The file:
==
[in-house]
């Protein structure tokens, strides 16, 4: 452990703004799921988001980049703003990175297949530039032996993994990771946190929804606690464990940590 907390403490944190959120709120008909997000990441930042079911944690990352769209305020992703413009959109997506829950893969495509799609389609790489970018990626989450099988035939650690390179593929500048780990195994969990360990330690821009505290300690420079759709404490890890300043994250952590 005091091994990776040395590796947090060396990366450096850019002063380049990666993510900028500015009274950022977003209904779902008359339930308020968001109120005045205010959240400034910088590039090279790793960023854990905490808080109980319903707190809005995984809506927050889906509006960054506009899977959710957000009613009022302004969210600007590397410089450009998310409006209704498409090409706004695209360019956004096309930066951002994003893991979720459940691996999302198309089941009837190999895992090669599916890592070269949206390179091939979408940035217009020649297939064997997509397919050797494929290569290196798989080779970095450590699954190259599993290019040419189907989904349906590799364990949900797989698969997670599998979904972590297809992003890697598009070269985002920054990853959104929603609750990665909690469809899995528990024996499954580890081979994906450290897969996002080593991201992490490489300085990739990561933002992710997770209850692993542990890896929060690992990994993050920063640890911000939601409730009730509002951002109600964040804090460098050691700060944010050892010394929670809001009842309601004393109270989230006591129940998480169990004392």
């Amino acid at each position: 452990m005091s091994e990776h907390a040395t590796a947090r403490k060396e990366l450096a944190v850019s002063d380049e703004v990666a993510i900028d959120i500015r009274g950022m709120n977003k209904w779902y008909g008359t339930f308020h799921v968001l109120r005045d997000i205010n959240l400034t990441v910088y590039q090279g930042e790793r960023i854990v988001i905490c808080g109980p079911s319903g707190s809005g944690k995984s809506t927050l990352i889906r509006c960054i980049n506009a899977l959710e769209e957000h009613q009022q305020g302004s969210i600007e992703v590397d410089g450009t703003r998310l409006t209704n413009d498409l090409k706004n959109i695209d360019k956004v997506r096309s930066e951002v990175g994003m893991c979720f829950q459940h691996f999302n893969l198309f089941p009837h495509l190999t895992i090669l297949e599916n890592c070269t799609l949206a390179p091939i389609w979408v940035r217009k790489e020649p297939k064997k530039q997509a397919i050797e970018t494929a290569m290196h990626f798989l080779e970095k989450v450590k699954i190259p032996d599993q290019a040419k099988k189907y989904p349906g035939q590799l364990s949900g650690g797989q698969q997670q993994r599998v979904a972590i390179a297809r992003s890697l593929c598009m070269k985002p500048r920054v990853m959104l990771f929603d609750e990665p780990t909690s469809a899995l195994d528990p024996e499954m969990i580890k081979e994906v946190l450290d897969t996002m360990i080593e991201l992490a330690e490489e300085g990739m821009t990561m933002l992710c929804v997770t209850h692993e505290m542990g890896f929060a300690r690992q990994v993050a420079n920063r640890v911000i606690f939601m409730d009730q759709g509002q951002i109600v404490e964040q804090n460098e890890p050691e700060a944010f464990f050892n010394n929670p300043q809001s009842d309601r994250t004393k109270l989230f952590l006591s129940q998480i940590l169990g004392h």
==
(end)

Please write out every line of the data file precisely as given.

[in-house]
């Protein structure tokens, strides 16, 4: 452990703004799921988001980049703003990175297949530039032996993994990771946190929804606690464990940590 907390403490944190959120709120008909997000990441930042079911944690990352769209305020992703413009959109997506829950893969495509799609389609790489970018990626989450099988035939650690390179593929500048780990195994969990360990330690821009505290300690420079759709404490890890300043994250952590 005091091994990776040395590796947090060396990366450096850019002063380049990666993510900028500015009274950022977003209904779902008359339930308020968001109120005045205010959240400034910088590039090279790793960023854990905490808080109980319903707190809005995984809506927050889906509006960054506009899977959710957000009613009022302004969210600007590397410089450009998310409006209704498409090409706004695209360019956004096309930066951002994003893991979720459940691996999302198309089941009837190999895992090669599916890592070269949206390179091939979408940035217009020649297939064997997509397919050797494929290569290196798989080779970095450590699954190259599993290019040419189907989904349906590799364990949900797989698969997670599998979904972590297809992003890697598009070269985002920054990853959104929603609750990665909690469809899995528990024996499954580890081979994906450290897969996002080593991201992490490489300085990739990561933002992710997770209850692993542990890896929060690992990994993050920063640890911000939601409730009730509002951002109600964040804090460098050691700060944010050892010394929670809001009842309601004393109270989230006591129940998480169990004392």
């Amino acid at each position: 452990m005091s091994e990776h907390a040395t590796a947090r403490k060396e990366l450096a944190v850019s002063d380049e703004v990666a993510i900028d959120i500015r009274g950022m709120n977003k209904w779902y008909g008359t339930f308020h799921v968001l109120r005045d997000i205010n959240l400034t990441v910088y590039q090279g930042e790793r960023i854990v988001i905490c808080g109980p079911s319903g707190s809005g944690k995984s809506t927050l990352i889906r509006c960054i980049n506009a899977l959710e769209e957000h009613q009022q305020g302004s969210i600007e992703v590397d410089g450009t703003r998310l409006t209704n413009d498409l090409k706004n959109i695209d360019k956004v997506r096309s930066e951002v990175g994003m893991c979720f829950q459940h691996f999302n893969l198309f089941p009837h495509l190999t895992i090669l297949e599916n890592c070269t799609l949206a390179p091939i389609w979408v940035r217009k790489e020649p297939k064997k530039q997509a397919i050797e970018t494929a290569m290196h990626f798989l080779e970095k989450v450590k699954i190259p032996d599993q290019a040419k099988k189907y989904p349906g035939q590799l364990s949900g650690g797989q698969q997670q993994r599998v979904a972590i390179a297809r992003s890697l593929c598009m070269k985002p500048r920054v990853m959104l990771f929603d609750e990665p780990t909690s469809a899995l195994d528990p024996e499954m969990i580890k081979e994906v946190l450290d897969t996002m360990i080593e991201l992490a330690e490489e300085g990739m821009t990561m933002l992710c929804v997770t209850h692993e505290m542990g890896f929060a300690r690992q990994v993050a420079n920063r640890v911000i606690f939601m409730d009730q759709g509002q951002i109600v404490e964040q804090n460098e890890p050691e700060a944010f464990f050892n010394n929670p300043q809001s009842d309601r994250t004393k109270l989230f952590l006591s129940q998480i940590l169990g004392h």